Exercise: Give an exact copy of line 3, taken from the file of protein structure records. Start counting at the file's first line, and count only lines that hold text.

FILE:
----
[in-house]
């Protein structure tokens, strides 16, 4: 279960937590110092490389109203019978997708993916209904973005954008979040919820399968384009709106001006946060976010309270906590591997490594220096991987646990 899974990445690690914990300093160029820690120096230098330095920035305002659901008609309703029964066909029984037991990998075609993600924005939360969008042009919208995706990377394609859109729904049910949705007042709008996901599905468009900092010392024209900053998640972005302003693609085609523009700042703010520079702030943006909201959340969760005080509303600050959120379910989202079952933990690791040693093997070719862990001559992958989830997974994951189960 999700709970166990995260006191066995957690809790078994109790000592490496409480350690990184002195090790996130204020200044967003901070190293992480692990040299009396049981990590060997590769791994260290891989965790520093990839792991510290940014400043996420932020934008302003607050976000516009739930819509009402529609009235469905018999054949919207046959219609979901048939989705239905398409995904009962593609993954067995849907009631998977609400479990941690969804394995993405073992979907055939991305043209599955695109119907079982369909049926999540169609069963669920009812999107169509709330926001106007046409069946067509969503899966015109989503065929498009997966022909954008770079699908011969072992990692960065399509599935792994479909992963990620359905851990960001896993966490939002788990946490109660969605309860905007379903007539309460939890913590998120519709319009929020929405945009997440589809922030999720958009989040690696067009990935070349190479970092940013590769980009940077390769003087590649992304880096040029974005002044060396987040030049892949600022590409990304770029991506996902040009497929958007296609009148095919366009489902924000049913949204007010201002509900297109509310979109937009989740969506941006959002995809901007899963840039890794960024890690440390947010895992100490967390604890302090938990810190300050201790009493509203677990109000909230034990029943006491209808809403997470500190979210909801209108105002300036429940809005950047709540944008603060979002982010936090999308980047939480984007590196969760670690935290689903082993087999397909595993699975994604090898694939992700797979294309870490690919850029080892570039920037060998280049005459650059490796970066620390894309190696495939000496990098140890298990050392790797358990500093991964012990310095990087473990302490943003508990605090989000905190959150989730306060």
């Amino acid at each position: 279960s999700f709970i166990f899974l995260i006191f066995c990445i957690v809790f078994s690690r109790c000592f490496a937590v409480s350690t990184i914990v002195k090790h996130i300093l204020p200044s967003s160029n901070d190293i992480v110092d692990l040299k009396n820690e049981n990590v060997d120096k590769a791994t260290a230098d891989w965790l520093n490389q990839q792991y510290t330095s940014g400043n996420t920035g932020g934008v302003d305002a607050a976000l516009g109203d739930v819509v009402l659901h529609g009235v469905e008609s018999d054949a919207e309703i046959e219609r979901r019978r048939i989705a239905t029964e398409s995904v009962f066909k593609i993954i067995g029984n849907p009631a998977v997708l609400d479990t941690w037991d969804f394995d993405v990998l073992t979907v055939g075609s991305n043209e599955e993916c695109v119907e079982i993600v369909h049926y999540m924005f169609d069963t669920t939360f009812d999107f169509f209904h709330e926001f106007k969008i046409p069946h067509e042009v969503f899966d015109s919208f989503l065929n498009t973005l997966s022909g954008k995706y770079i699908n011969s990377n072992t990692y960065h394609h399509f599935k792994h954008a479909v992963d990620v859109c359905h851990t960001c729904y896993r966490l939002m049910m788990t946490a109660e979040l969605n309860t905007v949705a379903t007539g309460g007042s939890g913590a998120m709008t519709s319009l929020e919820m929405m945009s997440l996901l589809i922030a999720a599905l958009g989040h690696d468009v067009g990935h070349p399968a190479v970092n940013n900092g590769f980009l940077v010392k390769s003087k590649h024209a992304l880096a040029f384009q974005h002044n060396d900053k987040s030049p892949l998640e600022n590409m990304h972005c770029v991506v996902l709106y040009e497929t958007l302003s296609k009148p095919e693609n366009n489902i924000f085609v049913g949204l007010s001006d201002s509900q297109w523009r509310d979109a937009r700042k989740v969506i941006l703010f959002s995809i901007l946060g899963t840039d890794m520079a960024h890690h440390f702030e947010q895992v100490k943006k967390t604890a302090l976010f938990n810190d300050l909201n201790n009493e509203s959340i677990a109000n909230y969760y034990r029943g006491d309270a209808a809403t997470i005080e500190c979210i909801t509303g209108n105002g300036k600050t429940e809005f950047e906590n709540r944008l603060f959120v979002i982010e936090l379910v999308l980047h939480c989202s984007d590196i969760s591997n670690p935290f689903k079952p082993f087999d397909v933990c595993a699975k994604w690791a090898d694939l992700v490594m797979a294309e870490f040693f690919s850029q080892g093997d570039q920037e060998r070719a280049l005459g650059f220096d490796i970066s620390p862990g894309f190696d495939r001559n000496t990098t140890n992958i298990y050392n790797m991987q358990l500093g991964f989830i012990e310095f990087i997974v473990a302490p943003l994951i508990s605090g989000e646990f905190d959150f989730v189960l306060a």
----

């Amino acid at each position: 279960s999700f709970i166990f899974l995260i006191f066995c990445i957690v809790f078994s690690r109790c000592f490496a937590v409480s350690t990184i914990v002195k090790h996130i300093l204020p200044s967003s160029n901070d190293i992480v110092d692990l040299k009396n820690e049981n990590v060997d120096k590769a791994t260290a230098d891989w965790l520093n490389q990839q792991y510290t330095s940014g400043n996420t920035g932020g934008v302003d305002a607050a976000l516009g109203d739930v819509v009402l659901h529609g009235v469905e008609s018999d054949a919207e309703i046959e219609r979901r019978r048939i989705a239905t029964e398409s995904v009962f066909k593609i993954i067995g029984n849907p009631a998977v997708l609400d479990t941690w037991d969804f394995d993405v990998l073992t979907v055939g075609s991305n043209e599955e993916c695109v119907e079982i993600v369909h049926y999540m924005f169609d069963t669920t939360f009812d999107f169509f209904h709330e926001f106007k969008i046409p069946h067509e042009v969503f899966d015109s919208f989503l065929n498009t973005l997966s022909g954008k995706y770079i699908n011969s990377n072992t990692y960065h394609h399509f599935k792994h954008a479909v992963d990620v859109c359905h851990t960001c729904y896993r966490l939002m049910m788990t946490a109660e979040l969605n309860t905007v949705a379903t007539g309460g007042s939890g913590a998120m709008t519709s319009l929020e919820m929405m945009s997440l996901l589809i922030a999720a599905l958009g989040h690696d468009v067009g990935h070349p399968a190479v970092n940013n900092g590769f980009l940077v010392k390769s003087k590649h024209a992304l880096a040029f384009q974005h002044n060396d900053k987040s030049p892949l998640e600022n590409m990304h972005c770029v991506v996902l709106y040009e497929t958007l302003s296609k009148p095919e693609n366009n489902i924000f085609v049913g949204l007010s001006d201002s509900q297109w523009r509310d979109a937009r700042k989740v969506i941006l703010f959002s995809i901007l946060g899963t840039d890794m520079a960024h890690h440390f702030e947010q895992v100490k943006k967390t604890a302090l976010f938990n810190d300050l909201n201790n009493e509203s959340i677990a109000n909230y969760y034990r029943g006491d309270a209808a809403t997470i005080e500190c979210i909801t509303g209108n105002g300036k600050t429940e809005f950047e906590n709540r944008l603060f959120v979002i982010e936090l379910v999308l980047h939480c989202s984007d590196i969760s591997n670690p935290f689903k079952p082993f087999d397909v933990c595993a699975k994604w690791a090898d694939l992700v490594m797979a294309e870490f040693f690919s850029q080892g093997d570039q920037e060998r070719a280049l005459g650059f220096d490796i970066s620390p862990g894309f190696d495939r001559n000496t990098t140890n992958i298990y050392n790797m991987q358990l500093g991964f989830i012990e310095f990087i997974v473990a302490p943003l994951i508990s605090g989000e646990f905190d959150f989730v189960l306060a």